In response to The Washington Post
I posted the following as a comment to Ms. Marcus's editorial that appeared in yesterday's Washington Post:
I feel your editorial to be misrepresentative of the facts at hand. There are two major issues the LGBT community had with King & Spalding's retention by House Speaker Boehner to defend DOMA:
First, King & Spalding has, traditionally, been an ally of the LGBT community, and touted its diversity rating and support of LGBT-issues to prospective clients and law students seeking to work for the firm. Defending a law that denies LGBT people access to over 1,138 federal rights and benefits was an enormous slap in the face to the community and in direct contravention with King & Spalding's long-standing support of the community.
Second, the contract into which Mr. Clement entered King & Spalding with the House of Representatives placed illegal (in at least two states) and unenforceable conditions on the workers of a firm the size King & Spalding. To wit, ALL King & Spalding employees, including the gay partners of King & Spalding who had been with the firm for many years longer than Mr. Clement, were prohibiting, via Mr. Clement's representation of the House in defending DOMA, from advocating or lobbying against DOMA.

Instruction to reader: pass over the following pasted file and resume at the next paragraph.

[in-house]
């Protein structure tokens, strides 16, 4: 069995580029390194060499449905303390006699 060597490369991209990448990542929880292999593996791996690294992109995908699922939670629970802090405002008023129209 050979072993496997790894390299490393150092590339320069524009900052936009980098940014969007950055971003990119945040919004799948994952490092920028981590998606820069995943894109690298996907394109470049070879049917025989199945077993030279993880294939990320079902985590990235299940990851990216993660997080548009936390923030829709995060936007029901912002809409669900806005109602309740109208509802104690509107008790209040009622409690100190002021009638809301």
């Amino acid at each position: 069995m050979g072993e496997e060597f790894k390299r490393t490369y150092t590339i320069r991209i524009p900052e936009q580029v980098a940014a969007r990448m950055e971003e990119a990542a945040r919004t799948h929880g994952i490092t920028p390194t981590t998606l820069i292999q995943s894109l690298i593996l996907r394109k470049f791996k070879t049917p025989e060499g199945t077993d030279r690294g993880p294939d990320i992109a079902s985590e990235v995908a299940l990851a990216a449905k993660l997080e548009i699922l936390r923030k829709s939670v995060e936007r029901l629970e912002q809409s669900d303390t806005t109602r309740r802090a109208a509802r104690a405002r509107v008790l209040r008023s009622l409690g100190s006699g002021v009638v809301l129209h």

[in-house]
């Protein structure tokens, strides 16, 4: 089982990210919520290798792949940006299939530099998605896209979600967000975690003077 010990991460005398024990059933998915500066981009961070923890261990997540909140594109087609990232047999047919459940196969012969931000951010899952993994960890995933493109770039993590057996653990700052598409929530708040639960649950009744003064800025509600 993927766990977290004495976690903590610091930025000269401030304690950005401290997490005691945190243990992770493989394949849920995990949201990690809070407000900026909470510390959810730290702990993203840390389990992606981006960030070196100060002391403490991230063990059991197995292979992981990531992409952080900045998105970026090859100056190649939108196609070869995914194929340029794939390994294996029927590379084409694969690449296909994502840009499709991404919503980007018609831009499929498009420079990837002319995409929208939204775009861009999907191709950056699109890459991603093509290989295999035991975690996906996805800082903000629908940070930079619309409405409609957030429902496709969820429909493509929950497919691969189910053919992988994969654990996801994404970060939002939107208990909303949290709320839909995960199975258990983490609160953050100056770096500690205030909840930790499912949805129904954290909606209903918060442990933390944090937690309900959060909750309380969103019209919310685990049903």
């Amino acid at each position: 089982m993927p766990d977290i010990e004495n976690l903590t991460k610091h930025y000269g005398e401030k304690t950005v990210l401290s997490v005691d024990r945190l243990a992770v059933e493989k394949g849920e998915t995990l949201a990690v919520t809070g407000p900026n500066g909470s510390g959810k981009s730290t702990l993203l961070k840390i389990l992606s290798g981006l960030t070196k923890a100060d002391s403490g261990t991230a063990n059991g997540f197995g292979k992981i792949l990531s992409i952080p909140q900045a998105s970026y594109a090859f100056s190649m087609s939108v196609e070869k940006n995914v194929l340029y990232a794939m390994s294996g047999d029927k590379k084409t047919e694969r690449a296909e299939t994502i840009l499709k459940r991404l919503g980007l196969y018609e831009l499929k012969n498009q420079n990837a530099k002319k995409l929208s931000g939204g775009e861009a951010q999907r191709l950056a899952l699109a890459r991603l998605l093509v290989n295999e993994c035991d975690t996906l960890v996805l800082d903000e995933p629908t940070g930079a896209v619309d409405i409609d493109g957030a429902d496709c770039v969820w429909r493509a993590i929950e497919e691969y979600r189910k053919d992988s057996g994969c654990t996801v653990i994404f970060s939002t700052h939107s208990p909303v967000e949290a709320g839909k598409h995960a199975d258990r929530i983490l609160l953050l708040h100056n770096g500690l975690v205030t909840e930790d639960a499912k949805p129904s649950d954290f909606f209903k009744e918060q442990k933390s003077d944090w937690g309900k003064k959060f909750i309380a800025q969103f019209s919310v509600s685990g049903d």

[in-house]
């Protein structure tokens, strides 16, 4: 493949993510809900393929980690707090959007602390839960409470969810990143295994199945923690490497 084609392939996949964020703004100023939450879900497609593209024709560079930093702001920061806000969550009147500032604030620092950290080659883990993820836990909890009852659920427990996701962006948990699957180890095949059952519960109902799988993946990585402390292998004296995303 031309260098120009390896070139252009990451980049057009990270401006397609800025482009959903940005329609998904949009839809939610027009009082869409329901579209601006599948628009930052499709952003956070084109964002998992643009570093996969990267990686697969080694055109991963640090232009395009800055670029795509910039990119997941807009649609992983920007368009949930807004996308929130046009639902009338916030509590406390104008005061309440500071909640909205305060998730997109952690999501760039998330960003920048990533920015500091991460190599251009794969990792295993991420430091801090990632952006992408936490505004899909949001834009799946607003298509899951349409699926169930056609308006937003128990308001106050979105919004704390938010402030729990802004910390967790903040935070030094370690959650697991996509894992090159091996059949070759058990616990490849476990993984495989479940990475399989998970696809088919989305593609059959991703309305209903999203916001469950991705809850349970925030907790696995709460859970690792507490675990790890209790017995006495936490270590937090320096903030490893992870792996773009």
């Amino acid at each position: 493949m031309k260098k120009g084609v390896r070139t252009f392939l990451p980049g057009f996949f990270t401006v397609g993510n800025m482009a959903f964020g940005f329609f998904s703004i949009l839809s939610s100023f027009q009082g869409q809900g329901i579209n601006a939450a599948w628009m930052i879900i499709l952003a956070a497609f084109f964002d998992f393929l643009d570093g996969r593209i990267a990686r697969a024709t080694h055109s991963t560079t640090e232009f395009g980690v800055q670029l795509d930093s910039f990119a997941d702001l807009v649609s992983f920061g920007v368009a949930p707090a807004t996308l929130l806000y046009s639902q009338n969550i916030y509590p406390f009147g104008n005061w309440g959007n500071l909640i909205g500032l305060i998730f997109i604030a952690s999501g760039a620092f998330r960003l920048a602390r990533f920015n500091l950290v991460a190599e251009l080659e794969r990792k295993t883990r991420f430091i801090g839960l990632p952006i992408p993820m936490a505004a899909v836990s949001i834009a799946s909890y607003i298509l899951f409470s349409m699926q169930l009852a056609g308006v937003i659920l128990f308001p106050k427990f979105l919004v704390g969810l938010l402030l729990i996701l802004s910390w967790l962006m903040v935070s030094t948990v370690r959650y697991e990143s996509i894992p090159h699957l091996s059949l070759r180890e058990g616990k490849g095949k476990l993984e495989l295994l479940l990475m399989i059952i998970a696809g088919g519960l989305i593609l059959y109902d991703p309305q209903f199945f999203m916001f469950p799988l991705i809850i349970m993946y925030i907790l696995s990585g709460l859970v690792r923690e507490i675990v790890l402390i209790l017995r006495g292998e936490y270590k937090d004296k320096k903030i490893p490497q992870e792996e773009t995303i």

The partners, associates, and non-lawyer staff at King & Spalding who oppose DOMA and are supportive of LGBT equality, such as the lawyers from King & Spalding's Atlanta offices who serve on the Board of Directors of the Stonewall Bar Association, including its president, would, essentially, have had to resign their positions either from the firm itself or from their positions they have long held in the LGBT community.
I would also imagine that King & Spalding, given its long-standing support and partnership with LGBT organizations, is actively involved in matters and/or has clients whose representation would violate paragraphs 4(f) and 4(g) of the Contract governing King & Spalding's representation of the House in defending DOMA.
To me, this second reason is most compelling, and in my opinion is most likely the cause for King & Spalding's withdrawal as counsel.
Mr. Clement has not been bullied into withdrawing from representing his client. King & Spalding. He has signed on with a boutique law firm, where his presence makes him the seventh lawyer in the firm. His representation will continue, in a firm that is not encumbered by LGBT-supportive partners and their clients who long pre-date his joining the firm.
Upon re-examination of the impact of being retained to defend DOMA and the conditions placed upon it and its employees by the House of Representatives, King & Spalding made the decision it should have made in the first place.
[Note: The last two paragraphs have been edited and thus appear differently than the comment I originally left in response to Ms. Marcus's editorial; no other changes have been made save the last two paragraphs, which appeared as a single paragraph in my original comment.]